Tuesday, November 29, 2011

Secret Fed Loans Gave Banks $13 Billion

Secret Fed Loans Gave Banks $13 Billion

Bloomberg Markets Magazine
James "Jamie" Dimon, chairman and chief executive officer of JPMorgan Chase & Co., participates in a session on the second day of the World Economic Forum (WEF) Annual Meeting 2011 in Davos, Switzerland, on Thursday, Jan. 27, 2011. Photographer: Tomohiro Ohsumi/Bloomberg
Nov. 28 (Bloomberg) -- Bloomberg Markets magazine's January issue examines how the Federal Reserve and big banks fought for more than two years to keep details of the largest bailout in U.S. history a secret. And how bankers failed to mention that they took tens of billions of dollars in emergency loans at the same time they were assuring investors their firms were healthy. (Source: Bloomberg)
Nov. 28 (Bloomberg) -- The Federal Reserve and the big banks fought for more than two years to keep details of the largest bailout in U.S. history a secret. No one calculated until now that banks reaped an estimated $13 billion of income by taking advantage of the Fed’s below-market rates, Bloomberg Markets magazine reports in its January issue. Betty Liu reports on Bloomberg Television's "In the Loop." (Source: Bloomberg)
On Nov. 26, 2008, then-Bank of America Corp. Chief Executive Officer Kenneth D. Lewis wrote to shareholders that he headed “one of the strongest and most stable major banks in the world.” He didn’t say that his firm owed the central bank $86 billion that day. Photo: Joshua Roberts/Bloomberg
The Federal Reserve and the big banks fought for more than two years to keep details of the largest bailout in U.S. history a secret. Now, the rest of the world can see what it was missing.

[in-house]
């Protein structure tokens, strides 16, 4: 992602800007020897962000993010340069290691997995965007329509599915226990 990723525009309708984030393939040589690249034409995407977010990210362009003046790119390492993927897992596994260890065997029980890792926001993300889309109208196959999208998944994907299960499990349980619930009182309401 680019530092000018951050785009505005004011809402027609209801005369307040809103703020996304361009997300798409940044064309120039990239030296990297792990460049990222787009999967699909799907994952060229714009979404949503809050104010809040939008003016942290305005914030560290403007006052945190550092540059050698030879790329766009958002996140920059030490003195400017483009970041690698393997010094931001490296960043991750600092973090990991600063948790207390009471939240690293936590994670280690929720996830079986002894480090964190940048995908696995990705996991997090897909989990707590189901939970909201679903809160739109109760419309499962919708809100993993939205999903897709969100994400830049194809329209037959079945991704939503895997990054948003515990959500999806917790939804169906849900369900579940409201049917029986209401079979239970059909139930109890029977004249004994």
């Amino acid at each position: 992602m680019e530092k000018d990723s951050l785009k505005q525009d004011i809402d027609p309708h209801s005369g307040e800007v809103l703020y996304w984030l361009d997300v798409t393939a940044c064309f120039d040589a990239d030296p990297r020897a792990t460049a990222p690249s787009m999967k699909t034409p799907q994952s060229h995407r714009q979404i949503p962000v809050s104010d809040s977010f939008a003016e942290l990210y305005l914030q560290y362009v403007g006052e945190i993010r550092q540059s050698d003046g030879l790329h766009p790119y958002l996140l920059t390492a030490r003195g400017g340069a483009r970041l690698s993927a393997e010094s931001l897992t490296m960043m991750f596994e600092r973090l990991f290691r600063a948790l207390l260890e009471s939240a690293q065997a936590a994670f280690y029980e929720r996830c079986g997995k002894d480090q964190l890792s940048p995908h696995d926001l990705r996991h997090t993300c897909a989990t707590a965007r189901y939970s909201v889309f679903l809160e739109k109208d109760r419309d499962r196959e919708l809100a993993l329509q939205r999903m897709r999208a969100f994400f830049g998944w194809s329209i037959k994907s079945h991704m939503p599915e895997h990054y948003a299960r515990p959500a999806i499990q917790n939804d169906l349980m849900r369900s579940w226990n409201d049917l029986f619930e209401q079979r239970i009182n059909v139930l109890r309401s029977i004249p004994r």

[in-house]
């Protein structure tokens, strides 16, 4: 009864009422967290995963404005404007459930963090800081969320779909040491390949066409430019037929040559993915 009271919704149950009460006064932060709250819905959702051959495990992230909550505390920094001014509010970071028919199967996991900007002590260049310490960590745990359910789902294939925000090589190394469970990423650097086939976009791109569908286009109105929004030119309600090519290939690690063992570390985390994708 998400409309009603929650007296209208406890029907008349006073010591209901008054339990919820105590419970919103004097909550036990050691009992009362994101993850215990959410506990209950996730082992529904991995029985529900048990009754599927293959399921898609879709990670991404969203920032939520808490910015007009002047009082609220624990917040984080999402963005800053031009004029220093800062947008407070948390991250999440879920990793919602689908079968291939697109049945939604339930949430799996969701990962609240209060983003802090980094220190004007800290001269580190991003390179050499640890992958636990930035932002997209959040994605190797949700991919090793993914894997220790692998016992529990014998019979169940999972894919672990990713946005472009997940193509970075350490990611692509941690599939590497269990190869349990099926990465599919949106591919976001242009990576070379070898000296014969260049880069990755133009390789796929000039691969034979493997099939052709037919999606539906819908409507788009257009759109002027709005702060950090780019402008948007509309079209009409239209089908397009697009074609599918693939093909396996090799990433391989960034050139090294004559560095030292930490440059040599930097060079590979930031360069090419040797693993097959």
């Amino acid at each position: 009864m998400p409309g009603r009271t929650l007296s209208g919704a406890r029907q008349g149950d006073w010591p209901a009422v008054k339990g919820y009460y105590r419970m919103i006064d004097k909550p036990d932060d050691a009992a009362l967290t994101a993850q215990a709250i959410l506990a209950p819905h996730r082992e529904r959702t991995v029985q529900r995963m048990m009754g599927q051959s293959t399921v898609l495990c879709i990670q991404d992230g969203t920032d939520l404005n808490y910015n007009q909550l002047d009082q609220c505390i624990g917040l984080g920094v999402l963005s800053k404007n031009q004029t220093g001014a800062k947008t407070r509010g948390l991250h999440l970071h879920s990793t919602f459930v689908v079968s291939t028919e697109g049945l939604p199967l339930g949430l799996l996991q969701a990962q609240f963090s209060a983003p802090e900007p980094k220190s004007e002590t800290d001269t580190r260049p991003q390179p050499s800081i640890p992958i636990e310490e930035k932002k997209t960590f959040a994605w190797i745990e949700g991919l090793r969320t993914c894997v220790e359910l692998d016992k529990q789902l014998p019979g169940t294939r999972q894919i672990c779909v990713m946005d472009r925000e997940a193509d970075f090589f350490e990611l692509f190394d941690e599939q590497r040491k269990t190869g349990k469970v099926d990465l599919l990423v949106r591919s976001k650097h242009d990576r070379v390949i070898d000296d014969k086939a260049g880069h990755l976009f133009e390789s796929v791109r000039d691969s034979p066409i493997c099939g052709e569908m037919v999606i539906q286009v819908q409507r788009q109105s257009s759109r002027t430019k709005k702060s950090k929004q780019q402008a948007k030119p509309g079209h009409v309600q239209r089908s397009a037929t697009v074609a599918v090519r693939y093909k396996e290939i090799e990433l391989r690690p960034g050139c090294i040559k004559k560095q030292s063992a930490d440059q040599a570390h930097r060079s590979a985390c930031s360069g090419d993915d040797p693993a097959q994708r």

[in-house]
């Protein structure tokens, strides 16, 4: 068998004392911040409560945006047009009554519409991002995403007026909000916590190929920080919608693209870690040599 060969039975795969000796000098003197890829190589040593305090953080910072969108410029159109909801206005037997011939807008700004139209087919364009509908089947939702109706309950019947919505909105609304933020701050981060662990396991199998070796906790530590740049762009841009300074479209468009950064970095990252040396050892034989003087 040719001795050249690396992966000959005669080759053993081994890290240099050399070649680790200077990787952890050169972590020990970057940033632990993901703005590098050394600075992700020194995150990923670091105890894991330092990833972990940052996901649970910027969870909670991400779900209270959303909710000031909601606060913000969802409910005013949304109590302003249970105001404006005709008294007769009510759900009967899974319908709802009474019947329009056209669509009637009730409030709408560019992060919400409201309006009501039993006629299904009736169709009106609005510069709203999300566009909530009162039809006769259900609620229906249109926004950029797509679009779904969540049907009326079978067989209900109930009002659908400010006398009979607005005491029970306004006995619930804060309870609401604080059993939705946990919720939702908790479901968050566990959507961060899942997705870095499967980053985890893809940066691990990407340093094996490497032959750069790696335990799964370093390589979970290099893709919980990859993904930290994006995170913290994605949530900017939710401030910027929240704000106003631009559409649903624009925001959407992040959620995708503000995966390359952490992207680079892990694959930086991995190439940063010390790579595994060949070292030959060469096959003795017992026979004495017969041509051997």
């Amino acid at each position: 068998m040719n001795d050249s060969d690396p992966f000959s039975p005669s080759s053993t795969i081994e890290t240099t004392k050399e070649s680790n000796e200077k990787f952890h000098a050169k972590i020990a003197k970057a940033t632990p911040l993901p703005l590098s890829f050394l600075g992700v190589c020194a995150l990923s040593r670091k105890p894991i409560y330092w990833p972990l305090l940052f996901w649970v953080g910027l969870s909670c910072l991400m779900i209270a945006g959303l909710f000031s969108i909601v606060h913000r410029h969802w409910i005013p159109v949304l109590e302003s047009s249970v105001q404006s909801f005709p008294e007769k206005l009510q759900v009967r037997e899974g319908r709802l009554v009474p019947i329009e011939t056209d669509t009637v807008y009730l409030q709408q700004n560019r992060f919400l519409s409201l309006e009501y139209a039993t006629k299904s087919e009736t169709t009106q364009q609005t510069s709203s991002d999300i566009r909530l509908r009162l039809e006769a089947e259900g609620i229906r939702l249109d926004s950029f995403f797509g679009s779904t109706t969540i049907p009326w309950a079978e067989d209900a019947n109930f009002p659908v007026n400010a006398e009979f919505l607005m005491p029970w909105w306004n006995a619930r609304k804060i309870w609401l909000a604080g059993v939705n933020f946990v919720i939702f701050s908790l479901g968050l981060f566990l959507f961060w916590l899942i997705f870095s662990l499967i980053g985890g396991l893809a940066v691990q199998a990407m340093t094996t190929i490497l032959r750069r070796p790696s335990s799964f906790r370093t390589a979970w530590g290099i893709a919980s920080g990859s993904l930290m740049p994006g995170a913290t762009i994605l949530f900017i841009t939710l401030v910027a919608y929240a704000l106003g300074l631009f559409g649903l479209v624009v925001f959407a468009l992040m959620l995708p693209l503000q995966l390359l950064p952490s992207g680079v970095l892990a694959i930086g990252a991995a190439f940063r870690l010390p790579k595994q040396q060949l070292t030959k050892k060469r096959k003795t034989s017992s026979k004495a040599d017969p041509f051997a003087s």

The Fed didn’t tell anyone which banks were in trouble so deep they required a combined $1.2 trillion on Dec. 5, 2008, their single neediest day. Bankers didn’t mention that they took tens of billions of dollars in emergency loans at the same time they were assuring investors their firms were healthy. And no one calculated until now that banks reaped an estimated $13 billion of income by taking advantage of the Fed’s below-market rates, Bloomberg Markets magazine reports in its January issue.
Saved by the bailout, bankers lobbied against government regulations, a job made easier by the Fed, which never disclosed the details of the rescue to lawmakers even as Congress doled out more money and debated new rules aimed at preventing the next collapse.
A fresh narrative of the financial crisis of 2007 to 2009 emerges from 29,000 pages of Fed documents obtained under the Freedom of Information Act and central bank records of more than 21,000 transactions. While Fed officials say that almost all of the loans were repaid and there have been no losses, details suggest taxpayers paid a price beyond dollars as the secret funding helped preserve a broken status quo and enabled the biggest banks to grow even bigger.

‘Change Their Votes’

“When you see the dollars the banks got, it’s hard to make the case these were successful institutions,” says Sherrod Brown, a Democratic Senator from Ohio who in 2010 introduced an unsuccessful bill to limit bank size. “This is an issue that can unite the Tea Party and Occupy Wall Street. There are lawmakers in both parties who would change their votes now.”
The size of the bailout came to light after Bloomberg LP, the parent of Bloomberg News, won a court case against the Fed and a group of the biggest U.S. banks called Clearing House Association LLC to force lending details into the open.